BRAZORIA COUNTY, Texas– The buzz on Dane Beito’s Honeybee yard is the future.
Slabs once filled with honeycomb boxes sit half empty with half of Beito’s bees wiped out.
It is a sting the former Harley Davidson mechanic, who dumped 25 years of his savings into making honey, feels more than most. However, even he fears the fate of another insect.
“At the rate they’re going, we’re losing them,” he said. “We’re losing them very fast.”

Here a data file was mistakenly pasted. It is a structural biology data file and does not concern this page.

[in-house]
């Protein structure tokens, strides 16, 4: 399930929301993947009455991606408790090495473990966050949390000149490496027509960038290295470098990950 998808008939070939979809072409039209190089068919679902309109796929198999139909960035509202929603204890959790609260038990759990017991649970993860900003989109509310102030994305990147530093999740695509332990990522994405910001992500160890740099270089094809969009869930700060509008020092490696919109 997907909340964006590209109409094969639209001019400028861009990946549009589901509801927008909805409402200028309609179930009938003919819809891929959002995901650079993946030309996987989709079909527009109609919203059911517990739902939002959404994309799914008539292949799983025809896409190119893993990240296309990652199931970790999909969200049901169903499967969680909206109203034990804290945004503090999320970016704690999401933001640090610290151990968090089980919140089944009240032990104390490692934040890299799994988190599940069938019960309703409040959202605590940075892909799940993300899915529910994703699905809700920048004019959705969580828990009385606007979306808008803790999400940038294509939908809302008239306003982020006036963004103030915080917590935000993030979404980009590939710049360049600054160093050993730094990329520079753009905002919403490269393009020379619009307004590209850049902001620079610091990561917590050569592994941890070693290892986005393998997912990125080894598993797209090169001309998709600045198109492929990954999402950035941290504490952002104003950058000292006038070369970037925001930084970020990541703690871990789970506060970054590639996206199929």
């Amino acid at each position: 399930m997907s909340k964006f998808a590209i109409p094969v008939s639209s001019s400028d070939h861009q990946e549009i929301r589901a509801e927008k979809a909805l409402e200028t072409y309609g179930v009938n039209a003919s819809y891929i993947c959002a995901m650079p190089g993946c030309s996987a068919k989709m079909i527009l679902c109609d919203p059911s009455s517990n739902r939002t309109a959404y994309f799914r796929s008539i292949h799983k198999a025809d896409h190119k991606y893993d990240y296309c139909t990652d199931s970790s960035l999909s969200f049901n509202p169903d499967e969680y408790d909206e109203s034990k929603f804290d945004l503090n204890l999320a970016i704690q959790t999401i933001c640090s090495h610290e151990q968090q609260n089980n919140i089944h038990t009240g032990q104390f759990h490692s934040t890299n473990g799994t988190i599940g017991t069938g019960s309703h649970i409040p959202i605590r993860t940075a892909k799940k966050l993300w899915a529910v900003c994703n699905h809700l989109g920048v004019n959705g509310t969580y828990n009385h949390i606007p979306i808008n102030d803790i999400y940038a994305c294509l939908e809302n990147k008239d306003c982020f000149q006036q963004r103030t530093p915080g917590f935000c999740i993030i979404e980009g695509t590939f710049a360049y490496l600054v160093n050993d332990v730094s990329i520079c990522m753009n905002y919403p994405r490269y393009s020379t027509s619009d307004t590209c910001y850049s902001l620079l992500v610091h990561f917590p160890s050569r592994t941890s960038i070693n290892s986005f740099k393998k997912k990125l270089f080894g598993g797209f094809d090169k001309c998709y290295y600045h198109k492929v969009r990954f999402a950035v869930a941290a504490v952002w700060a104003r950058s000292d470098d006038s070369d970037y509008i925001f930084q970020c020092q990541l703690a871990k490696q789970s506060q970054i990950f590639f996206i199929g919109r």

The Rusty Patched Bumblebee, 10 times the size of Honeybees, is near extinction. Almost nine of 10 counted in the late 1990’s vanished, according a the U.S. Fish and Wildlife Services press release. It is the first endangered bee in America’s contiguous 48 states.
Without them, getting fresh peppers, blueberries, cranberries and tomatoes will be hard, Beito said.
“Bumblebees are actually better pollinators than Honeybees believe it or not,” he said. “They can get more work done. They can get it done twice as fast.”
There is no replacement, just a solution, wildlife experts said. They urge people to plant more native flowers and stop or slow spraying pesticides, before it's too late.